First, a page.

by Wallace Stevens
In stanza one, Stevens offers a picture of beauty. Remember that his wife was a beauty queen and not a great wit; she didn't appreciate or understand his poems.
In all of the following stanzas save for the final two, he asks a question and then answers it with imagery that implies an idea.
In St. II his question is: "Why should beauty die?" He answers it with a series of questions and images that offer this idea, I think: Divinity (which is linked to death) comes to us in material beauty when we're alive; likewise, it's this earthly beauty which offers us a glimpse of the beauty that comes after death; the final images imply that beauty (both temporal and divine) lies in all things.
In St. III he asks "Isn't God separate from mankind?" in the first three lines. He answers this statement/question with images that imply we our humanity is intertwined with God's divinity. He asks a second question here: "Are we too human to reach heaven?" He answers it with an enigmatic "all will be resolved at the end."
In St. IV he asks, "What if natural beauty disappears?" and answers it by implying that all things pass; nothing beautiful lasts.
In St. V he asks, "Don't we need something beautiful on earth to last forever to remind us of divine beauty?" He answers with "Tough. Death is the mother of beauty -- nothing is beautiful without its impermanence on earth; the only permanence comes after death; interestingly, he links sex to death in this stanza as do so many other carpe diem poets.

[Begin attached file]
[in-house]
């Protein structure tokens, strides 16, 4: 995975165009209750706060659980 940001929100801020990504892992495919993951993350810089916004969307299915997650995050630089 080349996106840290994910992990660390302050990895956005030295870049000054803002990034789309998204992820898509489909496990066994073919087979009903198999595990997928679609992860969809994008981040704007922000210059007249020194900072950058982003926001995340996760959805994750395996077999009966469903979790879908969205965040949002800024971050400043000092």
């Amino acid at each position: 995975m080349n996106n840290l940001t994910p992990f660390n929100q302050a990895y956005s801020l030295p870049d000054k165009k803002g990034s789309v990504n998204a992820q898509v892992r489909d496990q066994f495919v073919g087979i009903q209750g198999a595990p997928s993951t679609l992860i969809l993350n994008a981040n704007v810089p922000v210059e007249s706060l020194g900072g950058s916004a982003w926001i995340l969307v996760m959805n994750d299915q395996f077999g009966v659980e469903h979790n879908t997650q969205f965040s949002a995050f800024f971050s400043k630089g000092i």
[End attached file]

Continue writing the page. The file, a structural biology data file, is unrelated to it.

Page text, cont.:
In St. VI he asks "Is there any change after we die?" or, "Is there a second death or any decay after we die?" He answers with a series of questions that imply that the beauty of the afterlife is indescribable and transcendent and is the source of earthly beauty (kinda like Plato's cave metaphor).
In St. VII he stops asking questions and offers pictures of how we should worship -- sexual, primal, violent. He ends this stanza by suggesting that friendships now are better because of death. If you saw Shadowlands (movie) there's a great line that echoes this: "The suffering in the future makes our happiness now possible." or words to that effect. Ask the kids who saw the play if they remember this line. I don't know if it was in the play, though.
In St. VIII he suggests that Christ and the angels who were in the tomb on Easter "Sunday Morning" are no longer there -- they are part of the divine beauty in heaven now. And while beauty is underfood (with the deer and quail -- remember his great poem "13 ways of looking at a blackbird" and the wonderful stanza "O thin men of Haddam,/ Why do you imagine golden birds?/ Do you not see how the blackbird/ Walks around the feet/ Of the women arounnd you?") He ends this stanza with an image of the dying birds to show how death and beauty are inextricably linked.
In short, the poem is one of those "conversations between self and soul" that Donne and Frost and lots of other poets used to write.